October 25, 2006 - Republican Jennifer Burns thinks she can appeal to both Democrats and moderate Republicans.
As the youngest candidate in the District 25 house race, she also reaches out to a contingent of younger voters who other candidates come dangerously close to overlooking.
Voters elected Burns, 35, to the house for the first time in 2002. She will face an independent, a Republican and two Democrats in the November general election.
When Burns joined the Legislature, the state had a $1 billion deficit.
"While we were there and dealing with that, (the Legislature) refused to raise taxes, yet we still reached a balanced budget," Burns recalled.
The Legislature cut other programs and shifted funds, which along with a rebounding economy eventually resulted in a $1 billion surplus. Burns took part in all of it and has proven her capability as a legislator, the candidate said, though she would have preferred allocating more money for border security and public safety.
A native of Tucson, Burns graduated from Marana High School and has a law degree from the University of Arizona. She lives in Avra Valley.
By virtue of her home base, Burns has spent more time in the Tucson metro area of District 25 than the other candidates. She still attends the smaller community events that may not lead to a big vote cache but endears a candidate to a handful.
She recently attended the grand opening of a long-awaited park in northern Marana's Gladden Farms development.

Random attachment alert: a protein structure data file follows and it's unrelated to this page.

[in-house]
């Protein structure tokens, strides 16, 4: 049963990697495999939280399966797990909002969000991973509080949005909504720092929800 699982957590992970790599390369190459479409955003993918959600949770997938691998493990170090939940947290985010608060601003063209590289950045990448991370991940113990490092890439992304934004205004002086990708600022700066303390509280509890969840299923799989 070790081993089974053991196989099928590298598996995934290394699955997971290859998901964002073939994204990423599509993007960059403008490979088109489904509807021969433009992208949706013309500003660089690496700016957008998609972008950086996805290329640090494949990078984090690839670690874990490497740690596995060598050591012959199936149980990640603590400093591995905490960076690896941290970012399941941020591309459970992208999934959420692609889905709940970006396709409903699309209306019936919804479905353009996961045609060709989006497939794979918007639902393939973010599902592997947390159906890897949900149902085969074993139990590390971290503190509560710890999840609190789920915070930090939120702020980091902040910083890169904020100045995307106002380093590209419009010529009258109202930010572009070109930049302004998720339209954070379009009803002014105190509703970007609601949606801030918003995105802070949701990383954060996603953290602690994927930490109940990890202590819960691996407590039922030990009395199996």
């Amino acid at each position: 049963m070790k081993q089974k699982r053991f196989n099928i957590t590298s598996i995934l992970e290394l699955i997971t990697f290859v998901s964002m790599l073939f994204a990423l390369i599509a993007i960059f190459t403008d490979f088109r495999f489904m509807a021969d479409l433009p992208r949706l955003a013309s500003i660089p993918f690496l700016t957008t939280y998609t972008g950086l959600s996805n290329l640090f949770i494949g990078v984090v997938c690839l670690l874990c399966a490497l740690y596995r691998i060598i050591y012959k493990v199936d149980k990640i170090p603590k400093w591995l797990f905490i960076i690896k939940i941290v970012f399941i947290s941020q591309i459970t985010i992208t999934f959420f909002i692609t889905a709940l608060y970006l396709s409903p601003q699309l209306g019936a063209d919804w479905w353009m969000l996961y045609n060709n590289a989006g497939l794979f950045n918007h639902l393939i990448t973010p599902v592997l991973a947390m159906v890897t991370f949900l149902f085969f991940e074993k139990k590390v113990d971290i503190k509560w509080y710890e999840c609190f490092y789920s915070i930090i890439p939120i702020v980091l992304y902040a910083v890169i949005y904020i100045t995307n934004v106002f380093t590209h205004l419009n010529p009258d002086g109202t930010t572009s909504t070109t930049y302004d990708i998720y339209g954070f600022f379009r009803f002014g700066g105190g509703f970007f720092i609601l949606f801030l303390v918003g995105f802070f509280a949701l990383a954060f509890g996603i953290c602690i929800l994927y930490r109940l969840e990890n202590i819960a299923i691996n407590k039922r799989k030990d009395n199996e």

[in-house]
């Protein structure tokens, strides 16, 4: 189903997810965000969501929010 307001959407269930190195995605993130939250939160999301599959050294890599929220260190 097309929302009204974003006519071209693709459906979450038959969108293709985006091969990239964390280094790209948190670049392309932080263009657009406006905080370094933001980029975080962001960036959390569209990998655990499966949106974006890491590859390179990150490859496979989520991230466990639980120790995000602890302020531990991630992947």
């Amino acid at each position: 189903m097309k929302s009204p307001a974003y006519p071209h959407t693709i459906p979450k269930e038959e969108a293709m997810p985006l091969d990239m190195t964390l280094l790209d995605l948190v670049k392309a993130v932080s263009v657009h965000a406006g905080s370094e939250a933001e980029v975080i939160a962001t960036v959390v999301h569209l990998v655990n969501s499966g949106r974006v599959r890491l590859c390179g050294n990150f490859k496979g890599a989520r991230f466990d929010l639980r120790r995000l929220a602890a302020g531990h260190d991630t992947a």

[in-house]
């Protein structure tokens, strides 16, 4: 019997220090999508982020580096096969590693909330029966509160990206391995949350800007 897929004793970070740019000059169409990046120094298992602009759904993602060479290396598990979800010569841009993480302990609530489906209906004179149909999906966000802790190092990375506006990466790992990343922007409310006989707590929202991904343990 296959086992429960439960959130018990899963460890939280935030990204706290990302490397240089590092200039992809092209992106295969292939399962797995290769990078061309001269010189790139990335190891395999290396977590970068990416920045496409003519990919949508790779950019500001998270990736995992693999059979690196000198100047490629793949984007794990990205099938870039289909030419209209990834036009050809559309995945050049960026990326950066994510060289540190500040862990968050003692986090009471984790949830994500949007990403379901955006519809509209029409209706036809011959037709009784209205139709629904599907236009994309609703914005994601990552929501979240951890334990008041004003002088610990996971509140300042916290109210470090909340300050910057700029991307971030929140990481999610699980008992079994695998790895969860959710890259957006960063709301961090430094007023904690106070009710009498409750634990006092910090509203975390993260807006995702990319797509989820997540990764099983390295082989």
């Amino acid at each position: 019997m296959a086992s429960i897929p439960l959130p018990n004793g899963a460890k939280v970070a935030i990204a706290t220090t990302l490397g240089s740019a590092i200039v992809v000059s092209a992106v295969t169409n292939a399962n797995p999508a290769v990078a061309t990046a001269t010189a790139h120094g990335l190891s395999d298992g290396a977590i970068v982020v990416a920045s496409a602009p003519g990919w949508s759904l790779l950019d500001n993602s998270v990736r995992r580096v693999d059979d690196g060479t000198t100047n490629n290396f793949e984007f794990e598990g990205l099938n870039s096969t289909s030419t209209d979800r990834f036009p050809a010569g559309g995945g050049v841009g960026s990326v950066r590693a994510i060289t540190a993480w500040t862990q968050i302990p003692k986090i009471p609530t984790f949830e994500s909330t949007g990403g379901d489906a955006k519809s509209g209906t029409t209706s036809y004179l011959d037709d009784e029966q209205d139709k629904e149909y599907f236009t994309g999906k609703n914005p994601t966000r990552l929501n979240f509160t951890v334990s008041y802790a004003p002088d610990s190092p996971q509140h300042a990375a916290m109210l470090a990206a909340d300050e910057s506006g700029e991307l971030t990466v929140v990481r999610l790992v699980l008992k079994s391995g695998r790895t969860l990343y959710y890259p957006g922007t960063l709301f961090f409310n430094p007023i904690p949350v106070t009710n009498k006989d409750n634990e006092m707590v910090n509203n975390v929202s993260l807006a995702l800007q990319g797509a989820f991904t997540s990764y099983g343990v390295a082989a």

Pundits in local media have stressed her ability to read and understand legislative bills. Burns is widely referred to as one of the smartest legislators in the state. She has worked in U.S. Sen. John Kyl's office and as a legal clerk in both Oro Valley and Yuma County.
She can take complex issues and explain them to other legislators, she said.
"With the legal training I have, I'm able to take and read the bills and understand them and look for problems that are there."
Her voting records shows her at odds with Democratic Gov. Janet Napolitano, who vetoed a record number of bills this past session - more than 100. Democrats have argued that the governor vetoed so often, because Republicans sent up many "hateful" bills just to embarrass the governor.
"Some … were sent up purely for political reasons," the mild Republican Burns said. Other bills should have been signed by the governor, she added.
Burns thought the governor made a mistake by vetoing a bill that would have prevented the government from taking people's guns and ammunition during an emergency.
"One of the things that's very critical … in Arizona is our Second Amendment rights," Burns said. "That's one of the things that's fundamental in protecting our sovereignty … a people being allowed to have those weapons."
Burns talks fast, sometimes leaving out words while stringing together long-winded lines. At a recent debate in Marana, she made the most out of her 1-minute and 3-minute responses, by saying more than the other District 25 candidates, despite the time constraints.